The SMA and the OLA Justice Offices were instrumental in re-establishing a branch of the AEFJN in Ireland and for the last three years have been involved in planning and hosting events that highlight justice issues effecting Africa and Africans and which advocate for justice in addressing them. AEFJN Ireland is one of a number of national branches affiliated to the AEFJN which is based in Brussels.  Below is an article written by Fr Elvis Ng’andwe, M.Afr. the Executive Secretary. It was published in AEFJN ECHO 100 / ÉCHO 100 MAY/MAI 2024 

Introduction: In a world facing the ever-growing impacts of climate change, the concept of relational sustainability becomes increasingly vital. This holistic approach emphasizes the connections between individuals, communities, and nature, promoting deep, authentic, and lasting relationships. These connections are fundamental to addressing pressing global challenges, particularly food security, agroecology, and climate change, within the context of Africa-EU relations.

The Importance of Relational Sustainability: Relational sustainability involves an intricate web of relationships that include interactions between humans and the natural environment.

Recognizing humans as an integral part of nature underscores our dependence on the environment for food, shelter, medicine, and inspiration. However, human activities have disrupted this balance, leading to pollution, deforestation, biodiversity loss, and climate change, which threaten both current and future generations.

To address these challenges, we must cultivate respect, compassion, and collaboration across all sectors of society. This means fostering sustainable practices, protecting the planet, and building relationships based on mutual respect and understanding. Governments, businesses, non-profits, and individuals must work together to create a cohesive, resilient, just, and sustainable world.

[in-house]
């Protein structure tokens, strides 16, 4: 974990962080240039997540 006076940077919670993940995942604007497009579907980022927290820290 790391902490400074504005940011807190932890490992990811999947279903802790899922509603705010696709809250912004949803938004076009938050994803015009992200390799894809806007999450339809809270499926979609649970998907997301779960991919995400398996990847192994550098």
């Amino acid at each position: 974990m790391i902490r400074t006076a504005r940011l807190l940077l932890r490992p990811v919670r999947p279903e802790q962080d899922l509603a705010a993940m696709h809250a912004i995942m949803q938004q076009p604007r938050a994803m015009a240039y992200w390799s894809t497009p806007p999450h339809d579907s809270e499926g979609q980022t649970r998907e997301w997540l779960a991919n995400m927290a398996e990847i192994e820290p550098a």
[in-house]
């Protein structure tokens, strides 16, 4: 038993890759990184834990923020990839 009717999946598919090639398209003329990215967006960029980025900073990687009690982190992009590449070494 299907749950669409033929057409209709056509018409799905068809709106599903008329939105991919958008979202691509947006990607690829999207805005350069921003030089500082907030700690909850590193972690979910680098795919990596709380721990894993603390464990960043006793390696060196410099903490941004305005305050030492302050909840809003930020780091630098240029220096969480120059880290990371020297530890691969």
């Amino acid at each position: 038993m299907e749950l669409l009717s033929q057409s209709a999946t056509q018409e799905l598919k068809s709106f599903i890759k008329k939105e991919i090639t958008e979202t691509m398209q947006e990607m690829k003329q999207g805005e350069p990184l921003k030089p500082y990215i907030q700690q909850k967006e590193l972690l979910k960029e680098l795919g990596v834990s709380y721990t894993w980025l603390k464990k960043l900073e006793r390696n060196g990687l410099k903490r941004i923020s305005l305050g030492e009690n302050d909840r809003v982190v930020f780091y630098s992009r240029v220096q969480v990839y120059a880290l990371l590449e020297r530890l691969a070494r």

The Role of Effective Demand and Infrastructure: Increased and sustained productivity in agriculture is driven by effective demand for food, which impacts crop profitability and incentivizes farmers to invest in soil health and fertilizers. Therefore, supporting food demand and connecting it with local or regional food supply through investment in infrastructure, such as ports, roads, soil laboratories, and energy, can enhance farmers’ incomes and national food security.

Kate Holt/AusAID, CC BY 2.0 <>, via Wikimedia Commons

The African Union’s adoption of the African Continental Free Trade Area (AfCFTA) Protocol on Women and Youth in Trade, along with protocols on investment and digital trade, represents a significant step towards improving food security. Initiatives like the Fund for Export Development in Africa (FEDA) and the AfCFTA Adjustment Fund aim to close the financing gap for intra-African trade and industrialization, further supporting the agricultural sector.

Africa-EU Collaborative Approach to Addressing Food Insecurity: The relationship between Africa and the European Union (EU) is crucial in the quest for relational sustainability, particularly in the realm of food security and agroecology. This partnership can leverage the strengths and resources of both regions to address shared challenges, such as the impact of climate change on agriculture and food production.